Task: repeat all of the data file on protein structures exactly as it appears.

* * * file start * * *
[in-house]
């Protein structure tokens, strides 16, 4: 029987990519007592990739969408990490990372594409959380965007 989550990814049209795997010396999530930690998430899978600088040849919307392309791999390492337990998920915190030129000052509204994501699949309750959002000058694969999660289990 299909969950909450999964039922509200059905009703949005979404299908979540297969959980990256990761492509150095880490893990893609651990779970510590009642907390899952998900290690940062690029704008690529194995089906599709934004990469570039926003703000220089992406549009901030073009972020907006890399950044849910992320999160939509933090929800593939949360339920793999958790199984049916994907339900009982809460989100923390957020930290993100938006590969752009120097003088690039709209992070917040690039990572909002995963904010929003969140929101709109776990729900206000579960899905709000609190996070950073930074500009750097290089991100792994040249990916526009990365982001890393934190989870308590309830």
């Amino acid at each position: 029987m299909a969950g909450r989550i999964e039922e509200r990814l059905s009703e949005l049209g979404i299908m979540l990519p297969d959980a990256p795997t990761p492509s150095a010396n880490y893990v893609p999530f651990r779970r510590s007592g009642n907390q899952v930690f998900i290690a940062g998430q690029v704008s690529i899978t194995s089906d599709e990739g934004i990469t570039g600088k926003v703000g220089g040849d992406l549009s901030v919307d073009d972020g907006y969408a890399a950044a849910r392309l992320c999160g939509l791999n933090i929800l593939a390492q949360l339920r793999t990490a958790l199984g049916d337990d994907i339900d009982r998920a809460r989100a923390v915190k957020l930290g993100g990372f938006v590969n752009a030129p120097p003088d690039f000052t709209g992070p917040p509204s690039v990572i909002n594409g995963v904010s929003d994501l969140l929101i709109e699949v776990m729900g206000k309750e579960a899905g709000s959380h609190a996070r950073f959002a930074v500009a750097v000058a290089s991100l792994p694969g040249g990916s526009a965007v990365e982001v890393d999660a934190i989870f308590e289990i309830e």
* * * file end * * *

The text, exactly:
[in-house]
């Protein structure tokens, strides 16, 4: 029987990519007592990739969408990490990372594409959380965007 989550990814049209795997010396999530930690998430899978600088040849919307392309791999390492337990998920915190030129000052509204994501699949309750959002000058694969999660289990 299909969950909450999964039922509200059905009703949005979404299908979540297969959980990256990761492509150095880490893990893609651990779970510590009642907390899952998900290690940062690029704008690529194995089906599709934004990469570039926003703000220089992406549009901030073009972020907006890399950044849910992320999160939509933090929800593939949360339920793999958790199984049916994907339900009982809460989100923390957020930290993100938006590969752009120097003088690039709209992070917040690039990572909002995963904010929003969140929101709109776990729900206000579960899905709000609190996070950073930074500009750097290089991100792994040249990916526009990365982001890393934190989870308590309830």
């Amino acid at each position: 029987m299909a969950g909450r989550i999964e039922e509200r990814l059905s009703e949005l049209g979404i299908m979540l990519p297969d959980a990256p795997t990761p492509s150095a010396n880490y893990v893609p999530f651990r779970r510590s007592g009642n907390q899952v930690f998900i290690a940062g998430q690029v704008s690529i899978t194995s089906d599709e990739g934004i990469t570039g600088k926003v703000g220089g040849d992406l549009s901030v919307d073009d972020g907006y969408a890399a950044a849910r392309l992320c999160g939509l791999n933090i929800l593939a390492q949360l339920r793999t990490a958790l199984g049916d337990d994907i339900d009982r998920a809460r989100a923390v915190k957020l930290g993100g990372f938006v590969n752009a030129p120097p003088d690039f000052t709209g992070p917040p509204s690039v990572i909002n594409g995963v904010s929003d994501l969140l929101i709109e699949v776990m729900g206000k309750e579960a899905g709000s959380h609190a996070r950073f959002a930074v500009a750097v000058a290089s991100l792994p694969g040249g990916s526009a965007v990365e982001v890393d999660a934190i989870f308590e289990i309830e």